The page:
The group stage of a tournament such as the World Cup is the phase of the competition in which teams are organized into groups and must play each other in order to qualify for the knockout stage.

In the World Cup 2022, 32 teams participated in the group stage, organized into eight groups of four. The winner and runner-up of a group all qualified for the knockout stage.


A kick-off starts both halves of a match, both halves of extra time and restarts play after a goal has been scored.

At kick-off, all players, except the player taking the kick-off, must be in their own half of the pitch and the opponents of the team taking the kick-off must be at least 10 yards (9.15 meters) from the ball until it is in play (i.e., it has been kicked and clearly moves).

See the English FA rules concerning starting and restarting play.

Knockout Stage

The knockout stage of a competition such as the World Cup is the phase of the competition in which only the winners of each game play in the next round, until one team is the final winner.

In the World Cup 2022, 16 teams qualified for the knockout stage, meaning that the eventual winners had to win four matches after the group stage.


A nutmeg is passing the ball through an opposing player's legs and collecting it on the other side. A player that has been nutmegged has been humiliated. It is common for a defending player to grab the player attempting the nutmeg (i.e., commit a foul) rather than allowing the nutmeg to be completed.


A player is in an offside position if they are in the opponent's half of the pitch and any part of their head, feet, or body (not the arms or hands) is closer to the opponent's goal line than the second to last opposing player and the ball. (The opposition goalkeeper is usually the last opposing player, but does not have to be.)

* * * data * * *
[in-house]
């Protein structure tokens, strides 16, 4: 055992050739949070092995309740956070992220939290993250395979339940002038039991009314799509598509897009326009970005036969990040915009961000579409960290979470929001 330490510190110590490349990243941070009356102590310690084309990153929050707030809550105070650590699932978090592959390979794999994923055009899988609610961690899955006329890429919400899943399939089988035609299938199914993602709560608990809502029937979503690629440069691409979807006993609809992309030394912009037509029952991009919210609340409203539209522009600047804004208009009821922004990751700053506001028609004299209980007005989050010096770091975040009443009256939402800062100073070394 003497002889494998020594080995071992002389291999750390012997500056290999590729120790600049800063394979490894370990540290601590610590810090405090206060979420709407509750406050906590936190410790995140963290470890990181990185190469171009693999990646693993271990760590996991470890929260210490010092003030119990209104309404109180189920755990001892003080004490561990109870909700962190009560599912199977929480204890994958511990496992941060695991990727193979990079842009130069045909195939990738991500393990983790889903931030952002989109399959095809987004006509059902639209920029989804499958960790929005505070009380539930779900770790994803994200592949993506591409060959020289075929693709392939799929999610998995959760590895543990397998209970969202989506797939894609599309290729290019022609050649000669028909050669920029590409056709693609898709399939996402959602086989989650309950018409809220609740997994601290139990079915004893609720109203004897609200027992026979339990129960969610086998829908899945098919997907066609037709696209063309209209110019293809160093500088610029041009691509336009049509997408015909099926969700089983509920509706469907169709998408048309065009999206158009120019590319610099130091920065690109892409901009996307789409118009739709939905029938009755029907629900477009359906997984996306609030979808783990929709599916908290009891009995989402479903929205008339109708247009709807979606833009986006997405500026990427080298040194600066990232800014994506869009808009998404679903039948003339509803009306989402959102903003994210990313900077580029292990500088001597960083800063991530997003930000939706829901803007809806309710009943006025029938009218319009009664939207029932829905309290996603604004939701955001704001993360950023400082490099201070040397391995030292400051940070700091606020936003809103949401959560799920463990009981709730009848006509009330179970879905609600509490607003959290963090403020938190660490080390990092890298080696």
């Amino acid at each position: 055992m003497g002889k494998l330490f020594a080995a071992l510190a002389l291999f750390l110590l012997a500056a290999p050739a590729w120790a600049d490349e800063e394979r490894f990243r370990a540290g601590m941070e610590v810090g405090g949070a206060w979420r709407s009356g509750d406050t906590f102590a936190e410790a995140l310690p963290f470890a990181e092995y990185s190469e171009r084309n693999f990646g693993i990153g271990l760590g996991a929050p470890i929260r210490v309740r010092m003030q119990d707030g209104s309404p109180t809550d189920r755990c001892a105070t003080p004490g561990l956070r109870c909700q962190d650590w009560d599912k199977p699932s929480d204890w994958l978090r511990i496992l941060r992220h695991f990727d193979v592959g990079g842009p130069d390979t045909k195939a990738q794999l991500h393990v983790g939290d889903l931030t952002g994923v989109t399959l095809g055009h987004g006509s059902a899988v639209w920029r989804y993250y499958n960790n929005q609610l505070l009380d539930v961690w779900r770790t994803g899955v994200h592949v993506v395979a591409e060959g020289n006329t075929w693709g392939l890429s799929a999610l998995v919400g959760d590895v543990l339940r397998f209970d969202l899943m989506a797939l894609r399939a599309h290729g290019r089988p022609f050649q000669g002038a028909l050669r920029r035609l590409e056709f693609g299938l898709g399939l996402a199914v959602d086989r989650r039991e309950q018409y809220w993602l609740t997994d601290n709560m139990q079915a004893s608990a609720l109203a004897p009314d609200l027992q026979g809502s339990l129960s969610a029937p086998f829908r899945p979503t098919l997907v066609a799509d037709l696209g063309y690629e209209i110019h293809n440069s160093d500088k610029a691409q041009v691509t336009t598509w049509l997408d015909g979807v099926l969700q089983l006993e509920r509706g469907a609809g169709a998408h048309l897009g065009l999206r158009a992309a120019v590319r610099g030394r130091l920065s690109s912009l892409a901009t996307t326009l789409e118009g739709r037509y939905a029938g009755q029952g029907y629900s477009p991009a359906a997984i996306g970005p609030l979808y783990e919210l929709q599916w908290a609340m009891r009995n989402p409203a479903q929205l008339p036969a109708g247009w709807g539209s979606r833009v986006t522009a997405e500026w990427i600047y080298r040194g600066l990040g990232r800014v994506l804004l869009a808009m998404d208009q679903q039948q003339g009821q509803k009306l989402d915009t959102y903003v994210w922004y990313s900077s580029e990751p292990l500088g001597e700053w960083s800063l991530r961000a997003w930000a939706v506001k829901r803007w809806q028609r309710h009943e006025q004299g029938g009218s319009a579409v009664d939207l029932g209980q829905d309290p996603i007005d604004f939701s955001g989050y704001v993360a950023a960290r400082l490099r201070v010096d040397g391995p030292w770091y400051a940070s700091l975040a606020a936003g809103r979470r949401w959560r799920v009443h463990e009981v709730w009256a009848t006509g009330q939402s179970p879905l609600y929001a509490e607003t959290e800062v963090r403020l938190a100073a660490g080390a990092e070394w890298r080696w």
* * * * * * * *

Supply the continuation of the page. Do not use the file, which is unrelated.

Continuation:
Play can be stopped and an indirect free kick awarded when an offside player interferes with play.

See the English FA rules concerning offside.

Penalty Area

The penalty area (also referred to as the "penalty box," "18-yard box," and simply "box") is a rectangular area of the pitch that extends 18 yards (16.5 meters) to each side of the goal and in front of it.

Within the penalty area is the penalty spot. An arc of a circle with a radius of 10 yards (9.15 meters) from the center of each penalty mark is drawn outside the penalty area. This is known as the penalty arc.

Fouls committed by the defensive team within the penalty area, which would be punishable by a direct free kick, may be penalized by a penalty kick.

The penalty area has other functions, including:
  • It delimits the area in which a goalkeeper may legally handle the ball.
  • When a penalty has been awarded, players other than the kicker and the goalkeeper must remain outside the area and the penalty arc until the kick has been taken.
See the English FA rules concerning the field of play.

Penalty Kick

A penalty kick (also known as a spot kick) is awarded when a defending player commits a direct free kick offense inside their own penalty area.

A player from the attacking team takes a one-on-one shot against the goalkeeper from the penalty spot, which is 12 yards (11 meters) from the middle of the goal. If the goalkeeper parries the shot or the ball rebounds into play from the frame of the goal, any player, including the penalty taker, may play it.

See the English FA rules concerning penalty kicks.

Penalty Shootout

If a knockout game, such as in the World Cup, ends in a tie after extra time, the winner must be decided by penalty shootout (often referred to as "penalties" or "pens").